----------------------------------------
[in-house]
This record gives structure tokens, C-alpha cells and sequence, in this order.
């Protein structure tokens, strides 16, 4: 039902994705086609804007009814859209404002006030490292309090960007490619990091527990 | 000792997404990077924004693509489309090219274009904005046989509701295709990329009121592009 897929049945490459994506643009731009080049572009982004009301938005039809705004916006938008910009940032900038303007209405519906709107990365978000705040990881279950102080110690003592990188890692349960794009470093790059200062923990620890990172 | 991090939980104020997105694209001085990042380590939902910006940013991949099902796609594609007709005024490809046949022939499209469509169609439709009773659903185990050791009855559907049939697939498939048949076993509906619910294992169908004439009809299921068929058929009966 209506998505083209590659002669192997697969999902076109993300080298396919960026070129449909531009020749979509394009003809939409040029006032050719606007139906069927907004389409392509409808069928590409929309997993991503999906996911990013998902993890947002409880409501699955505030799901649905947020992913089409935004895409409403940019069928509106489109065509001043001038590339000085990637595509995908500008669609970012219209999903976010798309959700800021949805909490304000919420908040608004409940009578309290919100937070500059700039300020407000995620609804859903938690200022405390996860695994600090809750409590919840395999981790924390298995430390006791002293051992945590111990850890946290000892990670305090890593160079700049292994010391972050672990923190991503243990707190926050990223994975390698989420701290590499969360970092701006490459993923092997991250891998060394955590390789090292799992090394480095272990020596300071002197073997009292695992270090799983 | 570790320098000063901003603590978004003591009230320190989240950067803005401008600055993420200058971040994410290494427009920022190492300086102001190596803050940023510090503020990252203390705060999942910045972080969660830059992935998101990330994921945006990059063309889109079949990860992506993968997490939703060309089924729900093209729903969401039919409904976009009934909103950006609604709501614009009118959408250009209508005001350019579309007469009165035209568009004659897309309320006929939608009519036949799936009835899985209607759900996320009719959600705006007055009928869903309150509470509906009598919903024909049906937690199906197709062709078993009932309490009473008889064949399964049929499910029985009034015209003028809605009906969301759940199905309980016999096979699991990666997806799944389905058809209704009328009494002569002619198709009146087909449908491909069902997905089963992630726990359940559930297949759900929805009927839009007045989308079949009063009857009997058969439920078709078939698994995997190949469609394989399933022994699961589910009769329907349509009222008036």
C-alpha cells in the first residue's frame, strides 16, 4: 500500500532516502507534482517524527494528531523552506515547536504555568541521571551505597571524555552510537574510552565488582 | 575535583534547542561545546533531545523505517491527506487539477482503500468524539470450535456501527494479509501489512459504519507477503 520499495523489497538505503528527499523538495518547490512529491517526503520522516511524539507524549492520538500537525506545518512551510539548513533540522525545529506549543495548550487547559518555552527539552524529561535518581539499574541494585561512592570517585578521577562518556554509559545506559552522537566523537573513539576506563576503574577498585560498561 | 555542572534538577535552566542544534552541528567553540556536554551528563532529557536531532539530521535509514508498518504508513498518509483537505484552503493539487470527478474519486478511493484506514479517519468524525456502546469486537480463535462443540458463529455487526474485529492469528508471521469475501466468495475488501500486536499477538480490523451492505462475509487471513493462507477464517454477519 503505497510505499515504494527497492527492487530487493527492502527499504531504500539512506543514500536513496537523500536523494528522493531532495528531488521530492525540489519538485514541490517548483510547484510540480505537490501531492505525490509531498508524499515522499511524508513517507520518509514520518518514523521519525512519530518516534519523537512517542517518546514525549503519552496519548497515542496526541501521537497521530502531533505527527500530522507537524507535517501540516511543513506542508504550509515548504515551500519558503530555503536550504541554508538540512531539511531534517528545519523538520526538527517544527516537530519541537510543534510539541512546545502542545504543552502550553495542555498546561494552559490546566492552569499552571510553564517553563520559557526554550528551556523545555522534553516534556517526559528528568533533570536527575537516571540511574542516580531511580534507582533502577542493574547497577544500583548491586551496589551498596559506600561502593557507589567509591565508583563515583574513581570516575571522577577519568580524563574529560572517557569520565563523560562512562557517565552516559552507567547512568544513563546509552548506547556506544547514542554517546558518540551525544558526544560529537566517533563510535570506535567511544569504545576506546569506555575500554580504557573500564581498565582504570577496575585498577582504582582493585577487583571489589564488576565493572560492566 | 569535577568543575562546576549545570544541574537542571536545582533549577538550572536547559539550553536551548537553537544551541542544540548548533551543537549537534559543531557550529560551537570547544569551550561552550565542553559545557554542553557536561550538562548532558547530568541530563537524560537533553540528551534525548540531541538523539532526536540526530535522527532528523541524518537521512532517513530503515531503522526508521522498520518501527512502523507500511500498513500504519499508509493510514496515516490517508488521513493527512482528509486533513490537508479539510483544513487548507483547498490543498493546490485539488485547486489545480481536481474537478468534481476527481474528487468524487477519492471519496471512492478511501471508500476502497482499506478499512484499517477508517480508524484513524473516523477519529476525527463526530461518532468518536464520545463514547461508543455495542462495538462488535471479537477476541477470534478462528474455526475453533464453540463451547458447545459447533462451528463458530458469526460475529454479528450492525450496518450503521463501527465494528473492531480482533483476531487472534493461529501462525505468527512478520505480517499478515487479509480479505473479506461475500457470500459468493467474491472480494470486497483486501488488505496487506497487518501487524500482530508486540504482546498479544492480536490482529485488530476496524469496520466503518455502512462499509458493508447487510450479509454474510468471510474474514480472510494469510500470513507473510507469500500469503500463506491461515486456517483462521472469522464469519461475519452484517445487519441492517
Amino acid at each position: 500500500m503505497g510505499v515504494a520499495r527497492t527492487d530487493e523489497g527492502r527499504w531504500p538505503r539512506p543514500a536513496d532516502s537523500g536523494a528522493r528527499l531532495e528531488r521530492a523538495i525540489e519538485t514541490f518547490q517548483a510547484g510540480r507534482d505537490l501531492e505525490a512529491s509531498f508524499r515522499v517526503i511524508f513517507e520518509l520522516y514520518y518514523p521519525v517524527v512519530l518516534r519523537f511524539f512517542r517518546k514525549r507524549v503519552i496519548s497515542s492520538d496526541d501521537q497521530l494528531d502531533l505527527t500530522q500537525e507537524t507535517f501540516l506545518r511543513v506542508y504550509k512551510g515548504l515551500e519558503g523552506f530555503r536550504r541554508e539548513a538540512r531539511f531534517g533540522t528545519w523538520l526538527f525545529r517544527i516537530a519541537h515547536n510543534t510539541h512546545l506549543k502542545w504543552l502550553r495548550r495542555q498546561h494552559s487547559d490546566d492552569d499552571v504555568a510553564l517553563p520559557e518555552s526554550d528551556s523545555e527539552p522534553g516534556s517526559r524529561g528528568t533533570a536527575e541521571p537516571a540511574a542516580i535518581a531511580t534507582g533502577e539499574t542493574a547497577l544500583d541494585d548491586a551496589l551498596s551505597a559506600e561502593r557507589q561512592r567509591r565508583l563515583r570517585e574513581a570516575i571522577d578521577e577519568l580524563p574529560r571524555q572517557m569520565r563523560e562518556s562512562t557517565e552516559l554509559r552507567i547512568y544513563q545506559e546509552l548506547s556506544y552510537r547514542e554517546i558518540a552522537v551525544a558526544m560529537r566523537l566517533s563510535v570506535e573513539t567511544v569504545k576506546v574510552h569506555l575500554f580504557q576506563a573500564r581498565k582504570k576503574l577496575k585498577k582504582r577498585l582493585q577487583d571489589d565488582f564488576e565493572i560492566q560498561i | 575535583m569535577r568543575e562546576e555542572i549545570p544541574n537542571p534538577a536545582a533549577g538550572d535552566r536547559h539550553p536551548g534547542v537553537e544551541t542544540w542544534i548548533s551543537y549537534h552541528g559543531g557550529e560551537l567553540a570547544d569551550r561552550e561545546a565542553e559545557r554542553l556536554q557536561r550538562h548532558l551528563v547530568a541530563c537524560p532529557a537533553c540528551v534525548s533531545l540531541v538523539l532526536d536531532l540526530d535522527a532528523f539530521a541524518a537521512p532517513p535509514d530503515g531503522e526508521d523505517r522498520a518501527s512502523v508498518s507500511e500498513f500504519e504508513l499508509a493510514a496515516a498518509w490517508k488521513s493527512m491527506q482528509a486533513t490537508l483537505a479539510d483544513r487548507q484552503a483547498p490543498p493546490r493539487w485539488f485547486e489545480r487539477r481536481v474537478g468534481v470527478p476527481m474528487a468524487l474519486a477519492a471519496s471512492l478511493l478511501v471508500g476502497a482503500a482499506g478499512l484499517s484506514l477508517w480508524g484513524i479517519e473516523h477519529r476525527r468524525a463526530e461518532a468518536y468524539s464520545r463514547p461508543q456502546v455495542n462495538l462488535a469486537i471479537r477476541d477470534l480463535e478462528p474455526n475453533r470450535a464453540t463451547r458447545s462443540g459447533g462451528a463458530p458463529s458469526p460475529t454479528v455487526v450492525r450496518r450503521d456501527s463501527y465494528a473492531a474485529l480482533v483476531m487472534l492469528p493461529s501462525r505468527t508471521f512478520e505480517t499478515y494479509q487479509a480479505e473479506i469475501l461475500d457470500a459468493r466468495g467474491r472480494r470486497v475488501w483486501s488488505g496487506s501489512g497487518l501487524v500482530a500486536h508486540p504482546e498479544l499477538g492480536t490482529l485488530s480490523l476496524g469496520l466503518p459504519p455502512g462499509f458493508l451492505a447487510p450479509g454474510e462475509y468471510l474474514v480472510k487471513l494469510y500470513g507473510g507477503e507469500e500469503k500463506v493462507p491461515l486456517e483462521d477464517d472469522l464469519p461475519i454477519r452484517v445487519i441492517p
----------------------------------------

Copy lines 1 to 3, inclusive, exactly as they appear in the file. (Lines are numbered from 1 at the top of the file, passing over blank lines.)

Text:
[in-house]
This record gives structure tokens, C-alpha cells and sequence, in this order.
């Protein structure tokens, strides 16, 4: 039902994705086609804007009814859209404002006030490292309090960007490619990091527990 | 000792997404990077924004693509489309090219274009904005046989509701295709990329009121592009 897929049945490459994506643009731009080049572009982004009301938005039809705004916006938008910009940032900038303007209405519906709107990365978000705040990881279950102080110690003592990188890692349960794009470093790059200062923990620890990172 | 991090939980104020997105694209001085990042380590939902910006940013991949099902796609594609007709005024490809046949022939499209469509169609439709009773659903185990050791009855559907049939697939498939048949076993509906619910294992169908004439009809299921068929058929009966 209506998505083209590659002669192997697969999902076109993300080298396919960026070129449909531009020749979509394009003809939409040029006032050719606007139906069927907004389409392509409808069928590409929309997993991503999906996911990013998902993890947002409880409501699955505030799901649905947020992913089409935004895409409403940019069928509106489109065509001043001038590339000085990637595509995908500008669609970012219209999903976010798309959700800021949805909490304000919420908040608004409940009578309290919100937070500059700039300020407000995620609804859903938690200022405390996860695994600090809750409590919840395999981790924390298995430390006791002293051992945590111990850890946290000892990670305090890593160079700049292994010391972050672990923190991503243990707190926050990223994975390698989420701290590499969360970092701006490459993923092997991250891998060394955590390789090292799992090394480095272990020596300071002197073997009292695992270090799983 | 570790320098000063901003603590978004003591009230320190989240950067803005401008600055993420200058971040994410290494427009920022190492300086102001190596803050940023510090503020990252203390705060999942910045972080969660830059992935998101990330994921945006990059063309889109079949990860992506993968997490939703060309089924729900093209729903969401039919409904976009009934909103950006609604709501614009009118959408250009209508005001350019579309007469009165035209568009004659897309309320006929939608009519036949799936009835899985209607759900996320009719959600705006007055009928869903309150509470509906009598919903024909049906937690199906197709062709078993009932309490009473008889064949399964049929499910029985009034015209003028809605009906969301759940199905309980016999096979699991990666997806799944389905058809209704009328009494002569002619198709009146087909449908491909069902997905089963992630726990359940559930297949759900929805009927839009007045989308079949009063009857009997058969439920078709078939698994995997190949469609394989399933022994699961589910009769329907349509009222008036």